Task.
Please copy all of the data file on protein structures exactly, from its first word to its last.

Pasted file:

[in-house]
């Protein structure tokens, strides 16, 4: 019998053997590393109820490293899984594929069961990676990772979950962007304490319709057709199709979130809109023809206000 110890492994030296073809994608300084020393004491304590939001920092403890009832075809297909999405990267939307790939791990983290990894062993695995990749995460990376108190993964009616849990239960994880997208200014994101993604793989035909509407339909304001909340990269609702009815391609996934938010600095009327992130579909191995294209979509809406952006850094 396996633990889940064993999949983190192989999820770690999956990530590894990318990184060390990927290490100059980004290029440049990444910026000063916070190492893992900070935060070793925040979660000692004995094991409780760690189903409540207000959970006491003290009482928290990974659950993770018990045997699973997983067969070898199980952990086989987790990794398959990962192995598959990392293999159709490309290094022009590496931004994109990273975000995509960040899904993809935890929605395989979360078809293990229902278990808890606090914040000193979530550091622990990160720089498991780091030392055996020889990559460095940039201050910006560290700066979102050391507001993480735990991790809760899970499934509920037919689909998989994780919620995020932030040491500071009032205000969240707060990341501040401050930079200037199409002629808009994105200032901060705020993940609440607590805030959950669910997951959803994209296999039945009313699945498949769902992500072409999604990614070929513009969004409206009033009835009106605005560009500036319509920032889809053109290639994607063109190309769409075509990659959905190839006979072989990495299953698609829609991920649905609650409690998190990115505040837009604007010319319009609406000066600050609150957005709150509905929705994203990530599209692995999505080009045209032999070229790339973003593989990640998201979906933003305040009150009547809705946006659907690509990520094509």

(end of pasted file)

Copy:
[in-house]
């Protein structure tokens, strides 16, 4: 019998053997590393109820490293899984594929069961990676990772979950962007304490319709057709199709979130809109023809206000 110890492994030296073809994608300084020393004491304590939001920092403890009832075809297909999405990267939307790939791990983290990894062993695995990749995460990376108190993964009616849990239960994880997208200014994101993604793989035909509407339909304001909340990269609702009815391609996934938010600095009327992130579909191995294209979509809406952006850094 396996633990889940064993999949983190192989999820770690999956990530590894990318990184060390990927290490100059980004290029440049990444910026000063916070190492893992900070935060070793925040979660000692004995094991409780760690189903409540207000959970006491003290009482928290990974659950993770018990045997699973997983067969070898199980952990086989987790990794398959990962192995598959990392293999159709490309290094022009590496931004994109990273975000995509960040899904993809935890929605395989979360078809293990229902278990808890606090914040000193979530550091622990990160720089498991780091030392055996020889990559460095940039201050910006560290700066979102050391507001993480735990991790809760899970499934509920037919689909998989994780919620995020932030040491500071009032205000969240707060990341501040401050930079200037199409002629808009994105200032901060705020993940609440607590805030959950669910997951959803994209296999039945009313699945498949769902992500072409999604990614070929513009969004409206009033009835009106605005560009500036319509920032889809053109290639994607063109190309769409075509990659959905190839006979072989990495299953698609829609991920649905609650409690998190990115505040837009604007010319319009609406000066600050609150957005709150509905929705994203990530599209692995999505080009045209032999070229790339973003593989990640998201979906933003305040009150009547809705946006659907690509990520094509």